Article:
with the sense of perfection. But is the end of the story Christ’s death on
the Cross? To what end, that is to say, to what purpose? The
redemption of our humanity is the answer, our atonement.
We contemplate the death of
Christ on the Cross on Good Friday. The world is full of the
spectacles of hideous and horrible deaths, never more so than in the
twentieth and twenty-first centuries, in terms of the mind-numbing numbers
and gruesome nature of the atrocities and the carnage that is constantly
before us, a barbarity greater than any form of barbarity in human history.
Our modern history, in some sense, and without much exaggeration, is the
story of holocaust upon holocaust, the story of the barbarity of reason
against all reason and truth.
And yet, in a sense, it begins
and ends here with the Passion of Christ. Why? Because the death
of Christ means the death of God, make no mistake. Therein lies the
full horror and the utter folly of our humanity. It lies in the
dreadful perversity of our humanity to attempt to annihilate God. Why?
Because we would be gods. We want to be the centre of the universe and
we are not. We rage not just against the limits of the created order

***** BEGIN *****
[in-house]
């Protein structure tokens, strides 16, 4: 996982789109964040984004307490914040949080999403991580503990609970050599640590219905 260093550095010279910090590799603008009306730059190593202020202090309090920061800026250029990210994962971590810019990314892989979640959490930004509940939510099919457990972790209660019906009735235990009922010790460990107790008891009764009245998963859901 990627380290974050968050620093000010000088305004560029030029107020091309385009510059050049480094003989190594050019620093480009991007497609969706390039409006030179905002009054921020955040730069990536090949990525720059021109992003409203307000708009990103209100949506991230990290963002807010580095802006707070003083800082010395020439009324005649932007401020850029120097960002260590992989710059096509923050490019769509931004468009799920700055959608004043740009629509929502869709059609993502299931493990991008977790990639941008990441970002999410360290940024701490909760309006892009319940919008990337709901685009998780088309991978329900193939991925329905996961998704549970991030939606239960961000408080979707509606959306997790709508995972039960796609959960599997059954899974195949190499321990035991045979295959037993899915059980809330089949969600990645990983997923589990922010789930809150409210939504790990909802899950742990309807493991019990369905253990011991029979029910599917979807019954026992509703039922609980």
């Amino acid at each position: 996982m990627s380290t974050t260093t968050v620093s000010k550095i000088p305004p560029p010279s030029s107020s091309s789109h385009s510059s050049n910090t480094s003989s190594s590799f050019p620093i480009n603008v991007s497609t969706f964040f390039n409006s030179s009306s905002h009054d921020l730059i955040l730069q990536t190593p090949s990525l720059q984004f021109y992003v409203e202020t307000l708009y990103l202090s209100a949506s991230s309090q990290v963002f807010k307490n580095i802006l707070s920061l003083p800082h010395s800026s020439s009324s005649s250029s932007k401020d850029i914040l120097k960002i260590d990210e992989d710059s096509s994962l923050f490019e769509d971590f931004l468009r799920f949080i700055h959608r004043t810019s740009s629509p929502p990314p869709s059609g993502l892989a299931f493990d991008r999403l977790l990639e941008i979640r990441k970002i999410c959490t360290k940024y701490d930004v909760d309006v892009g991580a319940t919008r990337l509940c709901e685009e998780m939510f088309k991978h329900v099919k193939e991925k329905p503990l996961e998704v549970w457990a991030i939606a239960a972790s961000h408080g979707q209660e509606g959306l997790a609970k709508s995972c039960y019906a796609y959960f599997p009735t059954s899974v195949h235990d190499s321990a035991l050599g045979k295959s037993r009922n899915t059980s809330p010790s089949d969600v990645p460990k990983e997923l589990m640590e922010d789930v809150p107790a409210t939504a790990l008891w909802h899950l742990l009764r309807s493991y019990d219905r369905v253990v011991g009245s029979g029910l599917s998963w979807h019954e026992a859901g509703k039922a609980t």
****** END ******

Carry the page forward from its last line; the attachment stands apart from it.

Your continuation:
but against the Creator himself. But we do more than raise our fists and
curse God. We crucify him.
The whole point of Holy Week and
especially its culmination in the events of Good Friday is to make us see
what our sins and betrayals really mean. God gives himself into our
hands so that we can do with him what we will. What we will is to
crucify him. That is the meaning of Christ’s story from the
perspective of our wills. We contemplate exactly what our willful
atheisms actually mean – the attempt to obliterate God from the horizons of
our minds and from reality itself. It is made visible to us in our
betrayals of Christ. He is at once true God and true Man. In him
we see the truth of our humanity, the humanity which we deny in killing him.
In him we see that true humanity lives and dies at one with the will of God.
In him we see that true humanity finds its fulfillment in relation with God
through whom we live in relation to one another. And not otherwise.
What, then, is finished?
Our humanity? God? No. What is finished is all that